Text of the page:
British Columbians will soon have the opportunity to vote on whether the province should keep the current First Past the Post voting system or move to a system of proportional representation. If B.C. residents wish to change the current “first past the post” electoral model, they will have the liberty to vote for dual member, mixed member or rural-urban PR. The referendum will take place from Oct. 22 to Nov. 30.
Anyone who is a Canadian citizen, 18 years or older as of Nov. 30 and has been residing in British Columbia for at least six months immediately before Nov. 30 is eligible to vote in the referendum. B.C. residents need to be registered as such before Oct. 23 to receive a voting package in the mail.
According to Kole Lawrence, TRUSU campaigns committee member-at-large, the committee plans to do much tabling and encourage TRU students to vote for PR.
“The committee has scheduled around four days a week of tabling around the university, at those tables, they will be registering and making sure students can receive a voting package,” he said. “The campaigns committee unanimously voted in the students’ best interest to encourage voting for PR.”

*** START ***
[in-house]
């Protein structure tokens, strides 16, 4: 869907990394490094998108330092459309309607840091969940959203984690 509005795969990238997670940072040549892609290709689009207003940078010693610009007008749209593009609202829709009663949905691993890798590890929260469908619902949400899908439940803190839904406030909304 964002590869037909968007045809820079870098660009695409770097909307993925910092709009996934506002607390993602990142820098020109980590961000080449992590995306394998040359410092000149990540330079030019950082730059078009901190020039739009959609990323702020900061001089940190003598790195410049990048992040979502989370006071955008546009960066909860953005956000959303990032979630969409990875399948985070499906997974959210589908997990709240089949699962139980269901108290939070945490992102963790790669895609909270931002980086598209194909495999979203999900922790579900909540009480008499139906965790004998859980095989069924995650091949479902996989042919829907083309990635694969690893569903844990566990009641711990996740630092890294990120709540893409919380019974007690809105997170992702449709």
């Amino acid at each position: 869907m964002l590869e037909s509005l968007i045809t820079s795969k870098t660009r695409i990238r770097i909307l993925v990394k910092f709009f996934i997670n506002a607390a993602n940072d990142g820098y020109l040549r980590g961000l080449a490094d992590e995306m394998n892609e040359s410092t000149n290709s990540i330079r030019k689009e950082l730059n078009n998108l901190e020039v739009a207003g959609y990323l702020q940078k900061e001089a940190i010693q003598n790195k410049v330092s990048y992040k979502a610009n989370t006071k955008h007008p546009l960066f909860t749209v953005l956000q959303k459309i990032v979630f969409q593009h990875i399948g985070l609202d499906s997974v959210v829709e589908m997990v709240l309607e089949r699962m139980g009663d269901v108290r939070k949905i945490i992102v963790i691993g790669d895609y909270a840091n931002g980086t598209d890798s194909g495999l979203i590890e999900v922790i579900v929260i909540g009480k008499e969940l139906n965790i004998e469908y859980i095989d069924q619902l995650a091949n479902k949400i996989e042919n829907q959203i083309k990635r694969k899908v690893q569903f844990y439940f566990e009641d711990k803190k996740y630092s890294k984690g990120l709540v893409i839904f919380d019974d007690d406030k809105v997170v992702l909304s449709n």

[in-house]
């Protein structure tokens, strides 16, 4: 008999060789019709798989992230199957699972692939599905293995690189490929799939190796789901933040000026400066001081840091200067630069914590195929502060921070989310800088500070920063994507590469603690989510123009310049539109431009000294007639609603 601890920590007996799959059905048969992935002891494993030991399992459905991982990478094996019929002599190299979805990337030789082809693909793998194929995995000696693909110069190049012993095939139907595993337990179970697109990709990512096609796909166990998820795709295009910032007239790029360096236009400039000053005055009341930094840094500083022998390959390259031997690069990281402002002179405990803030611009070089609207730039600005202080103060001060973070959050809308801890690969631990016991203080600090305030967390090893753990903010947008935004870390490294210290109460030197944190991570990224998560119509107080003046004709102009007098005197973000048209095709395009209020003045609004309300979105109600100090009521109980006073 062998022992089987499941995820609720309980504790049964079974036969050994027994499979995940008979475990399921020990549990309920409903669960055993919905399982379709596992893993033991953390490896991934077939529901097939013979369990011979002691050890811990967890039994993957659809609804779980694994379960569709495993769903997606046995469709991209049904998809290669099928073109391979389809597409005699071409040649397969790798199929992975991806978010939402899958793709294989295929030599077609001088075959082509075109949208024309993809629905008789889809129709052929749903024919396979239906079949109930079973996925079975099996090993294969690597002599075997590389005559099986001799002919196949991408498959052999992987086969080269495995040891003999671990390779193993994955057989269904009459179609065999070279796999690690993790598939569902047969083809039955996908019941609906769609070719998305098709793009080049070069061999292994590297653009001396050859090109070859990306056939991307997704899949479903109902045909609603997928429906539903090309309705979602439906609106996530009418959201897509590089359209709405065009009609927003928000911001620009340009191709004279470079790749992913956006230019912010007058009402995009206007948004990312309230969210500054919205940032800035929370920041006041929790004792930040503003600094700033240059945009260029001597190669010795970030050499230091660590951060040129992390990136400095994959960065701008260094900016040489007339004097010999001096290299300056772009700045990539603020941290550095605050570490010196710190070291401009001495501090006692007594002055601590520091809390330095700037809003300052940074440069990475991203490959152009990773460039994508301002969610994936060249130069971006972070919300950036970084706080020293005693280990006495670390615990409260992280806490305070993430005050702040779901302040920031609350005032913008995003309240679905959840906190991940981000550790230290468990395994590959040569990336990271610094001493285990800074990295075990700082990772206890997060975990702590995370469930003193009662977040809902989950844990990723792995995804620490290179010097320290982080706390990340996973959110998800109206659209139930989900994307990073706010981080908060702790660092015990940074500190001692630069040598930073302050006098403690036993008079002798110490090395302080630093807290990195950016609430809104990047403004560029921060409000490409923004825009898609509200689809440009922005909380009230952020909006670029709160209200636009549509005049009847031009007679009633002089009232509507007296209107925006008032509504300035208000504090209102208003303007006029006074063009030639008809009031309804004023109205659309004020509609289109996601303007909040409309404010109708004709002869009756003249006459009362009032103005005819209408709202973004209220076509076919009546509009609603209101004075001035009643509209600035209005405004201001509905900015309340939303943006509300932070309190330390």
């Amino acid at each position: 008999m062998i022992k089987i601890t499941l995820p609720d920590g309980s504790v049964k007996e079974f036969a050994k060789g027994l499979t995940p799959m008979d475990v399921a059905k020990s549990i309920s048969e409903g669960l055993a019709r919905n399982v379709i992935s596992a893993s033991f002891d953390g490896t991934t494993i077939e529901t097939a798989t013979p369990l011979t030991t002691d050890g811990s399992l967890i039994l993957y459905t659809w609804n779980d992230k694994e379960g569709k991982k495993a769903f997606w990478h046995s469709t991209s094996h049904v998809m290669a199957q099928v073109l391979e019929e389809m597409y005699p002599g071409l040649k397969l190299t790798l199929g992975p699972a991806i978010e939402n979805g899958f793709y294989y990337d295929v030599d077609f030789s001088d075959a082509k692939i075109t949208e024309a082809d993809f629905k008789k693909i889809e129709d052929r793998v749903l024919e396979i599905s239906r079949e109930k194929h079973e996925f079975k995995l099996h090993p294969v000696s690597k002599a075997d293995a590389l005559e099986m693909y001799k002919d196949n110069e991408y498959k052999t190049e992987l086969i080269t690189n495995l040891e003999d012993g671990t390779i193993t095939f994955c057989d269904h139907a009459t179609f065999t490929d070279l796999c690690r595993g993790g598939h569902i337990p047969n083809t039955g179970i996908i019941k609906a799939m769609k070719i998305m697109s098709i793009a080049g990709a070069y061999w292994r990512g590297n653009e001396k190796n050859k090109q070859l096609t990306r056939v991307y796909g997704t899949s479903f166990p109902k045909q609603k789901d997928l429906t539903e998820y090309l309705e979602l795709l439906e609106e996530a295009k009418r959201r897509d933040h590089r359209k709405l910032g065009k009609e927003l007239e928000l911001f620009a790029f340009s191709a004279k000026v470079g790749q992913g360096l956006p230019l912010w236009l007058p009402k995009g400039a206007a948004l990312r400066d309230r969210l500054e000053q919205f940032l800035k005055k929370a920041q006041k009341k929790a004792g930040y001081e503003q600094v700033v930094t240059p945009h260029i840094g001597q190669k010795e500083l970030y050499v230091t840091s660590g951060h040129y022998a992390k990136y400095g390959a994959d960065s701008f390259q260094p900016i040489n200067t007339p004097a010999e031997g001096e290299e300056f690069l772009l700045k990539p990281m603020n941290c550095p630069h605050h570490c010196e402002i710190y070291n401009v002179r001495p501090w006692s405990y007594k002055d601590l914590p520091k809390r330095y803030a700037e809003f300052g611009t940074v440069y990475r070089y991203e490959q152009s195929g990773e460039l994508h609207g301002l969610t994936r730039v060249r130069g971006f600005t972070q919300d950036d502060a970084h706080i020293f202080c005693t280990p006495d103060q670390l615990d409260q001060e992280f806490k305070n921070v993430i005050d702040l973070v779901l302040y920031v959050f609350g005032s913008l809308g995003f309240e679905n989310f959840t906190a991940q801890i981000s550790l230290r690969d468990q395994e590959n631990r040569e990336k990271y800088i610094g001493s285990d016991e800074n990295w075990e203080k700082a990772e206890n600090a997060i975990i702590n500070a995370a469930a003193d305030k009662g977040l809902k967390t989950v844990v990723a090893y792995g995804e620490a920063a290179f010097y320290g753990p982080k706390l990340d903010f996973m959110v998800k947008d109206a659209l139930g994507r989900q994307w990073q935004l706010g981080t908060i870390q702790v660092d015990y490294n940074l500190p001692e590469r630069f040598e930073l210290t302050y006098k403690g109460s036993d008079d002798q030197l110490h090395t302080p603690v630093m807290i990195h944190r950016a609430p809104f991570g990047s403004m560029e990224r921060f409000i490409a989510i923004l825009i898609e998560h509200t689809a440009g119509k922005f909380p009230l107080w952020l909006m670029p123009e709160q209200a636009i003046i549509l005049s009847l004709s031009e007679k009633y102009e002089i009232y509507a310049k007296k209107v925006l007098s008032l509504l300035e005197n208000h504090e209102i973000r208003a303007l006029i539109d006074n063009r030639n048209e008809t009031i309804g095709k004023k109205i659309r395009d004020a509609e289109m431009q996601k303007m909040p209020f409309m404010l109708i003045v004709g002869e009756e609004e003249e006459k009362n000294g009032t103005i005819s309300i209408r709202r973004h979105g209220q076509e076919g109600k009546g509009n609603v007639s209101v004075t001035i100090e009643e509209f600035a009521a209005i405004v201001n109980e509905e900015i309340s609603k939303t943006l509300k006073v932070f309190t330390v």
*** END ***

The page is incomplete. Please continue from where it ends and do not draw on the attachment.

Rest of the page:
In 2005 and 2009, British Columbians voted against the STV system. Now they will have a third opportunity to conclude their say on B.C. electoral reform. If this reform is implemented in B.C., it would be especially beneficial for less dominant political parties in B.C. to gain a more substantial presence in provincial politics.
The B.C. NDP and Green Party have long advocated for changing the current “first past the post” system; however, it could equally benefit parties such as the B.C. Conservative Party who have also endorsed electoral reform.
Andrew Sahaydak, president of the TRU Conservative Association, is still undecided on the matter, nevertheless he acknowledges the possibility of it helping the conservative party gain strength.
“I know a lot of federal conservatives are supportive of the reform,” he said. “There may be many people who may not have voted who will vote in this referendum, however, if it passes, I think the reform could boost seats for the B.C. Conservatives.”
A big determining factor, as mentioned by Sahaydak, will be the difference in voters since the last reform in 2009. It’s possible that many British Columbians will use this opportunity to assure a louder voice for their party in the next provincial election.
UPDATE: First sentence was changed to reflect that B.C. residents will vote to keep the First Past the Post voting system or move to proportional representation, not vote for or against the single transferable vote system (STV).